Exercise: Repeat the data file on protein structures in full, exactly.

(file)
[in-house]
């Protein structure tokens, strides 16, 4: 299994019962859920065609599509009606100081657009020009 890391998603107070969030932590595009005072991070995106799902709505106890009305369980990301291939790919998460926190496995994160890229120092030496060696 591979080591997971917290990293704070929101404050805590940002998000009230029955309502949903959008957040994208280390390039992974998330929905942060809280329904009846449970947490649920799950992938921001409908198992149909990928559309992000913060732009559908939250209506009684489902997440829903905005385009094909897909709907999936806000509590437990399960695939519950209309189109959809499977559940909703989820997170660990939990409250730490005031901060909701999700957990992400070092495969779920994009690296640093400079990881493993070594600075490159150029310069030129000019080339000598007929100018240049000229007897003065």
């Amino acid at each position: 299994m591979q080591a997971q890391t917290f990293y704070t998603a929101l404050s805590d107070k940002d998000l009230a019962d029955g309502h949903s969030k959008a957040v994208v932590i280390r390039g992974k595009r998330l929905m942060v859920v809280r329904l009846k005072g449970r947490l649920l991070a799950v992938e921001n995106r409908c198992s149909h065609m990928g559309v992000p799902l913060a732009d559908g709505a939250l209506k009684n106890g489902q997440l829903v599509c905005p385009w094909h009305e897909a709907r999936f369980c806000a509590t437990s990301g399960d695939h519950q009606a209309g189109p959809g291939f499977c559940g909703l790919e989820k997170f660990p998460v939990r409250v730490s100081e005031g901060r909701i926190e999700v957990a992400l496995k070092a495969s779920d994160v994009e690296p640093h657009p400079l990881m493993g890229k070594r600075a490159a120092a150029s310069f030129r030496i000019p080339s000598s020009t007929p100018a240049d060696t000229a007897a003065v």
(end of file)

[in-house]
């Protein structure tokens, strides 16, 4: 299994019962859920065609599509009606100081657009020009 890391998603107070969030932590595009005072991070995106799902709505106890009305369980990301291939790919998460926190496995994160890229120092030496060696 591979080591997971917290990293704070929101404050805590940002998000009230029955309502949903959008957040994208280390390039992974998330929905942060809280329904009846449970947490649920799950992938921001409908198992149909990928559309992000913060732009559908939250209506009684489902997440829903905005385009094909897909709907999936806000509590437990399960695939519950209309189109959809499977559940909703989820997170660990939990409250730490005031901060909701999700957990992400070092495969779920994009690296640093400079990881493993070594600075490159150029310069030129000019080339000598007929100018240049000229007897003065």
């Amino acid at each position: 299994m591979q080591a997971q890391t917290f990293y704070t998603a929101l404050s805590d107070k940002d998000l009230a019962d029955g309502h949903s969030k959008a957040v994208v932590i280390r390039g992974k595009r998330l929905m942060v859920v809280r329904l009846k005072g449970r947490l649920l991070a799950v992938e921001n995106r409908c198992s149909h065609m990928g559309v992000p799902l913060a732009d559908g709505a939250l209506k009684n106890g489902q997440l829903v599509c905005p385009w094909h009305e897909a709907r999936f369980c806000a509590t437990s990301g399960d695939h519950q009606a209309g189109p959809g291939f499977c559940g909703l790919e989820k997170f660990p998460v939990r409250v730490s100081e005031g901060r909701i926190e999700v957990a992400l496995k070092a495969s779920d994160v994009e690296p640093h657009p400079l990881m493993g890229k070594r600075a490159a120092a150029s310069f030129r030496i000019p080339s000598s020009t007929p100018a240049d060696t000229a007897a003065v």